The proper inquiry concerning whether a doctor is qualified to testify is not his or her area of practice but rather the doctor's familiarity with the issues involved in the claim before the court. Foster v. Richardson, 303 S.W.3d 833, 843 (Tex.App.-Fort Worth 2009, no pet.) (holding that internist specializing in physical medicine and rehabilitation could provide expert report against orthopedist in case involving delayed diagnosis of ankle injury and resulting prolonged pain); Blan, 7 S.W.3d at 745 (holding that neurologist could provide expert report against cardiologist and emergency room doctors indicating that the standard of care for treating a stroke patient is the same for all doctors).
Dr. Tabler's Report
Dr. Tabler is a board-certified psychiatrist who at the time of authoring his report had been practicing almost twenty-four years, twenty of those years in private practice. At the time he authored the report, he was the Medical Director of the Behavioral/Medicine Unit of Kindred Hospital, Medical Director of IOP Senior Perspectives, Medical Director of the Gero-Psychiatric Unit of Ten Broeck Hospital, and a consultant to the Pathways Brain Injury Unit, Christopher East Healthcare Center in Louisville, Kentucky. His primary practice area was in psychopharmacology. He had previously served as the medical director of a different hospital's behavioral health unit and as medical director of Ten Broeck Hospital's acute unit; he had also worked as a consultant for several different health care programs, as an attending physician at the Kentucky Correctional Center, and as a clinical faculty member at the University of Louisville psychiatry department.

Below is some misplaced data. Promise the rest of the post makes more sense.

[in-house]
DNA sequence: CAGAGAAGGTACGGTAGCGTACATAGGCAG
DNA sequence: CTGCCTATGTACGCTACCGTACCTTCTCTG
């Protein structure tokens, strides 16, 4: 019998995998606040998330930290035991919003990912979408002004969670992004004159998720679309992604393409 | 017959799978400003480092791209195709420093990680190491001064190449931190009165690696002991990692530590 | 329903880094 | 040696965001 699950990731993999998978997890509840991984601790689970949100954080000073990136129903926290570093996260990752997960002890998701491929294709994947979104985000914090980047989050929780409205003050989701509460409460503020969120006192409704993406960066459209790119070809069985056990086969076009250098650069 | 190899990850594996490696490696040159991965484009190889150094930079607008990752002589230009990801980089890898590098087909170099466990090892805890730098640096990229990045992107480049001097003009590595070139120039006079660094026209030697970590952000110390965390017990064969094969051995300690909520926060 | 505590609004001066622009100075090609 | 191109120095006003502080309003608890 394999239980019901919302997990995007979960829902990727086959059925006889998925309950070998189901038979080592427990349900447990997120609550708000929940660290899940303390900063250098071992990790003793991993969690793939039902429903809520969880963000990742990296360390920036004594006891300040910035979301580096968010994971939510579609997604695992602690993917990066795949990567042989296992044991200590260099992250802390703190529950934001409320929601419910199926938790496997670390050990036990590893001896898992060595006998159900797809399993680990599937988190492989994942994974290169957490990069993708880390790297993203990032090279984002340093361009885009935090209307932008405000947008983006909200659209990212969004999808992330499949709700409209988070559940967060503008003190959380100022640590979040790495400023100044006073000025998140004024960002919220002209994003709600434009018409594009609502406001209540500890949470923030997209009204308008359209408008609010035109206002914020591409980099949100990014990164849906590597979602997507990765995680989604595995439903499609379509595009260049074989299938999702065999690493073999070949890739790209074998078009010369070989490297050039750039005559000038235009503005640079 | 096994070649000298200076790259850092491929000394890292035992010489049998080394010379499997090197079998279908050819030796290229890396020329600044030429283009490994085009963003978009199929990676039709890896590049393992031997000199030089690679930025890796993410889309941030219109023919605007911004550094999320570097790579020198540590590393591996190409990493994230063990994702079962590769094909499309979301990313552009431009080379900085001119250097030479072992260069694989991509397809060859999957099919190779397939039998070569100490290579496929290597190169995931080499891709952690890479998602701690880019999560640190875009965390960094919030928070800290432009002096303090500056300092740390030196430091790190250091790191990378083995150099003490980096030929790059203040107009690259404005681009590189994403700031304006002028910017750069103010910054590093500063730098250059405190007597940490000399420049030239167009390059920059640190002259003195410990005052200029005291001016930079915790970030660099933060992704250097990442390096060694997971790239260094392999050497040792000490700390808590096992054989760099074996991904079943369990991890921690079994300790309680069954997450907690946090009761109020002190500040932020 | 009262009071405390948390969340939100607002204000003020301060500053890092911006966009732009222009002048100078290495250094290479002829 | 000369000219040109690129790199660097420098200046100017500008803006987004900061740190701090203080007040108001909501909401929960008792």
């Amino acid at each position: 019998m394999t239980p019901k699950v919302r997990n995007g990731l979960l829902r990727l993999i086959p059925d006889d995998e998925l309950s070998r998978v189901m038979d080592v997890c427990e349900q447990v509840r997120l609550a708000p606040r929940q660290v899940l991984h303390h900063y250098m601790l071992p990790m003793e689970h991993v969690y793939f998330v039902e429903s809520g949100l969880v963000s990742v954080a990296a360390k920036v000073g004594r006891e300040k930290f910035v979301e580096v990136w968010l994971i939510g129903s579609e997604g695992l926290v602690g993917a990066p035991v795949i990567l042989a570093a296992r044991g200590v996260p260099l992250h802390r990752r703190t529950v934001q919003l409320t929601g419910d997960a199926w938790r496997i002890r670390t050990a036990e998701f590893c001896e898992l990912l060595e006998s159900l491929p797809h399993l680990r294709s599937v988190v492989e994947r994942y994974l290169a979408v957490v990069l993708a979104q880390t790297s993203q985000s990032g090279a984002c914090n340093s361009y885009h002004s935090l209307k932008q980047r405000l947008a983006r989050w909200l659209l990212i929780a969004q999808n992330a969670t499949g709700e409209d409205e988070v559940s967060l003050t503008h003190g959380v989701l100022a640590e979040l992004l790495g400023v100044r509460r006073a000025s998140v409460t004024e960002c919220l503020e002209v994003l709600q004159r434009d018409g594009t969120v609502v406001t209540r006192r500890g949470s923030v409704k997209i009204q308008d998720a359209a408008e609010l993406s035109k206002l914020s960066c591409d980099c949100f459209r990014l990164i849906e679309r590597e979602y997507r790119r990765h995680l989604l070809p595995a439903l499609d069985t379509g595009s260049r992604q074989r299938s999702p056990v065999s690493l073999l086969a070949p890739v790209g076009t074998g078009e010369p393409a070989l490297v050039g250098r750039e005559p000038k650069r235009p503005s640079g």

Dr. Tabler concluded that the negligence of all the physicians and staff who saw Tutt at Millwood, Arlington Memorial, and North Hills “was a proximate cause of [her] injuries and permanent brain damage.” He noted that Dr. Ohman saw Tutt for a “pediatric internal medicine consultation” while she was at North Hills. The pertinent parts of Dr. Tabler's report follow.
Dr. Tabler stated that when Tutt was admitted to Millwood, doctors diagnosed her with “major depressive disorder with psychosis.” Her prescriptions for Concerta, Seroquel, and Zoloft were continued at the hospital, and doctors additionally prescribed her Haldol, Ativan, and Benadryl. On Tutt's second day at Millwood, she had a temperature of 100.2, was lethargic during group therapy, and appeared to fall asleep at times during therapy. Two days later, she became “acutely confused” and fell, suffering soft tissue damage on her face and head, and precipitating her transport to Arlington Memorial.2